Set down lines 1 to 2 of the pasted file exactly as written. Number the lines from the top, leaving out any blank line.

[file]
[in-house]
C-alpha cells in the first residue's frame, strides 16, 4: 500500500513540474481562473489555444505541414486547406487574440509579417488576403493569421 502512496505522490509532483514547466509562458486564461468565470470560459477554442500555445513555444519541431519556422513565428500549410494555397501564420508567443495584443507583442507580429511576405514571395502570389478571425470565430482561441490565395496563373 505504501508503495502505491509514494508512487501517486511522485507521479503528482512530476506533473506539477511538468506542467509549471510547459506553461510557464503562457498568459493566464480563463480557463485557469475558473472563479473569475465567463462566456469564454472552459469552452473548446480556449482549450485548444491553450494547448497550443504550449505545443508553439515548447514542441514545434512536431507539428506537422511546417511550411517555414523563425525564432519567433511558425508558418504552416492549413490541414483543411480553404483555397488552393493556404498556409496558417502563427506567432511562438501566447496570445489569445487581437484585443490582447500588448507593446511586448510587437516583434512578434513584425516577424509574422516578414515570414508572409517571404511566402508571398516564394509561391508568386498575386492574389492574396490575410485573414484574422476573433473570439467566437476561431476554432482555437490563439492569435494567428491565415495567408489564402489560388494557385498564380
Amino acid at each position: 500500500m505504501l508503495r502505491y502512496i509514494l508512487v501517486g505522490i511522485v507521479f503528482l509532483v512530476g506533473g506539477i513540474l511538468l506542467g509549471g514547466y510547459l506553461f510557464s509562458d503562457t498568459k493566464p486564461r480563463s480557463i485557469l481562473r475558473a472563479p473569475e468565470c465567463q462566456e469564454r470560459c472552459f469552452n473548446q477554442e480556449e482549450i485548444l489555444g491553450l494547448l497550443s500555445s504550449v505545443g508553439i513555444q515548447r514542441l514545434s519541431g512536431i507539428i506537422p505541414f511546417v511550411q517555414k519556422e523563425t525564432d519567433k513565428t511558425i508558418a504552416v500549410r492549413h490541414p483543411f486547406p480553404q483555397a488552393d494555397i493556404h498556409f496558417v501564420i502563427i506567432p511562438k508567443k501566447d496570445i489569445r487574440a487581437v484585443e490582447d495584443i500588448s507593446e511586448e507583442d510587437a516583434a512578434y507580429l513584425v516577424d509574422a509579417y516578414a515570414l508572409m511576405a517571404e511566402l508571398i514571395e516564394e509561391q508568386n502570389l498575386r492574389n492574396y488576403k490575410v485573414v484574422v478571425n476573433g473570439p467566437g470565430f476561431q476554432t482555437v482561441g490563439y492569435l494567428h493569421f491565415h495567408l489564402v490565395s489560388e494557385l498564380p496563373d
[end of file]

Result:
[in-house]
C-alpha cells in the first residue's frame, strides 16, 4: 500500500513540474481562473489555444505541414486547406487574440509579417488576403493569421 502512496505522490509532483514547466509562458486564461468565470470560459477554442500555445513555444519541431519556422513565428500549410494555397501564420508567443495584443507583442507580429511576405514571395502570389478571425470565430482561441490565395496563373 505504501508503495502505491509514494508512487501517486511522485507521479503528482512530476506533473506539477511538468506542467509549471510547459506553461510557464503562457498568459493566464480563463480557463485557469475558473472563479473569475465567463462566456469564454472552459469552452473548446480556449482549450485548444491553450494547448497550443504550449505545443508553439515548447514542441514545434512536431507539428506537422511546417511550411517555414523563425525564432519567433511558425508558418504552416492549413490541414483543411480553404483555397488552393493556404498556409496558417502563427506567432511562438501566447496570445489569445487581437484585443490582447500588448507593446511586448510587437516583434512578434513584425516577424509574422516578414515570414508572409517571404511566402508571398516564394509561391508568386498575386492574389492574396490575410485573414484574422476573433473570439467566437476561431476554432482555437490563439492569435494567428491565415495567408489564402489560388494557385498564380